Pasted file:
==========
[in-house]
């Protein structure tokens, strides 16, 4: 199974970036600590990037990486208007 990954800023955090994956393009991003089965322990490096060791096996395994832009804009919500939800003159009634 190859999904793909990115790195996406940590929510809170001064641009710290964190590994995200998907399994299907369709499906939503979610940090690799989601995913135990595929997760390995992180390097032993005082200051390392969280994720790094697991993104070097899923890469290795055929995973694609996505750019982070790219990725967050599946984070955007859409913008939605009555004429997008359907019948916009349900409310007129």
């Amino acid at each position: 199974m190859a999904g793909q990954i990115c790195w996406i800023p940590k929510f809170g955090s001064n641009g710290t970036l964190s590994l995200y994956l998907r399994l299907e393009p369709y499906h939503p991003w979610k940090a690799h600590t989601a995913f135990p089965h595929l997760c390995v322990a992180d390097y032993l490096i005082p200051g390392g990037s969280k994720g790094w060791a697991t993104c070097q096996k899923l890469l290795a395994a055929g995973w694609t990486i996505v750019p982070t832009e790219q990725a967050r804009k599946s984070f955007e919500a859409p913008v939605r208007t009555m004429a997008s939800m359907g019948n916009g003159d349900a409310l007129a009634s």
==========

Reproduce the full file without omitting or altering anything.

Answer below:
[in-house]
């Protein structure tokens, strides 16, 4: 199974970036600590990037990486208007 990954800023955090994956393009991003089965322990490096060791096996395994832009804009919500939800003159009634 190859999904793909990115790195996406940590929510809170001064641009710290964190590994995200998907399994299907369709499906939503979610940090690799989601995913135990595929997760390995992180390097032993005082200051390392969280994720790094697991993104070097899923890469290795055929995973694609996505750019982070790219990725967050599946984070955007859409913008939605009555004429997008359907019948916009349900409310007129």
């Amino acid at each position: 199974m190859a999904g793909q990954i990115c790195w996406i800023p940590k929510f809170g955090s001064n641009g710290t970036l964190s590994l995200y994956l998907r399994l299907e393009p369709y499906h939503p991003w979610k940090a690799h600590t989601a995913f135990p089965h595929l997760c390995v322990a992180d390097y032993l490096i005082p200051g390392g990037s969280k994720g790094w060791a697991t993104c070097q096996k899923l890469l290795a395994a055929g995973w694609t990486i996505v750019p982070t832009e790219q990725a967050r804009k599946s984070f955007e919500a859409p913008v939605r208007t009555m004429a997008s939800m359907g019948n916009g003159d349900a409310l007129a009634s």